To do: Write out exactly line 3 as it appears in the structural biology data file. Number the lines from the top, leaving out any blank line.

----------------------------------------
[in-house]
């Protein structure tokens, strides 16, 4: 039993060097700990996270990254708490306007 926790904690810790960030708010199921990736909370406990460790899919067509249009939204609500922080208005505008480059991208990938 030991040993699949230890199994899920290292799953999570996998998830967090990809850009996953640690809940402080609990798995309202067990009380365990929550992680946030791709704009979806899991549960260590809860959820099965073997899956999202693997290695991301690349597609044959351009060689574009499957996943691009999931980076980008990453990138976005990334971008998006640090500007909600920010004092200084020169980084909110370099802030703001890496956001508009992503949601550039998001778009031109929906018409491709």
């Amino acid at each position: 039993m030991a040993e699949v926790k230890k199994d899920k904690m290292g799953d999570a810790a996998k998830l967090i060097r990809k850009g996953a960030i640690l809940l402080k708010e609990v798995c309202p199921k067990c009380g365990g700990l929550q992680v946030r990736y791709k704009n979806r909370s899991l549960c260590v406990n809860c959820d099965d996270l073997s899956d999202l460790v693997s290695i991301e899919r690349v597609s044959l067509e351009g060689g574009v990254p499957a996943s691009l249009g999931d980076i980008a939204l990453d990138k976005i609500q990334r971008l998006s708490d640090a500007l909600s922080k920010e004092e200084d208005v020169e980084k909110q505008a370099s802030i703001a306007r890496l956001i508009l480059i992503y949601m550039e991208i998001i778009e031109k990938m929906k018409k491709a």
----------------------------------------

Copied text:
């Amino acid at each position: 039993m030991a040993e699949v926790k230890k199994d899920k904690m290292g799953d999570a810790a996998k998830l967090i060097r990809k850009g996953a960030i640690l809940l402080k708010e609990v798995c309202p199921k067990c009380g365990g700990l929550q992680v946030r990736y791709k704009n979806r909370s899991l549960c260590v406990n809860c959820d099965d996270l073997s899956d999202l460790v693997s290695i991301e899919r690349v597609s044959l067509e351009g060689g574009v990254p499957a996943s691009l249009g999931d980076i980008a939204l990453d990138k976005i609500q990334r971008l998006s708490d640090a500007l909600s922080k920010e004092e200084d208005v020169e980084k909110q505008a370099s802030i703001a306007r890496l956001i508009l480059i992503y949601m550039e991208i998001i778009e031109k990938m929906k018409k491709a």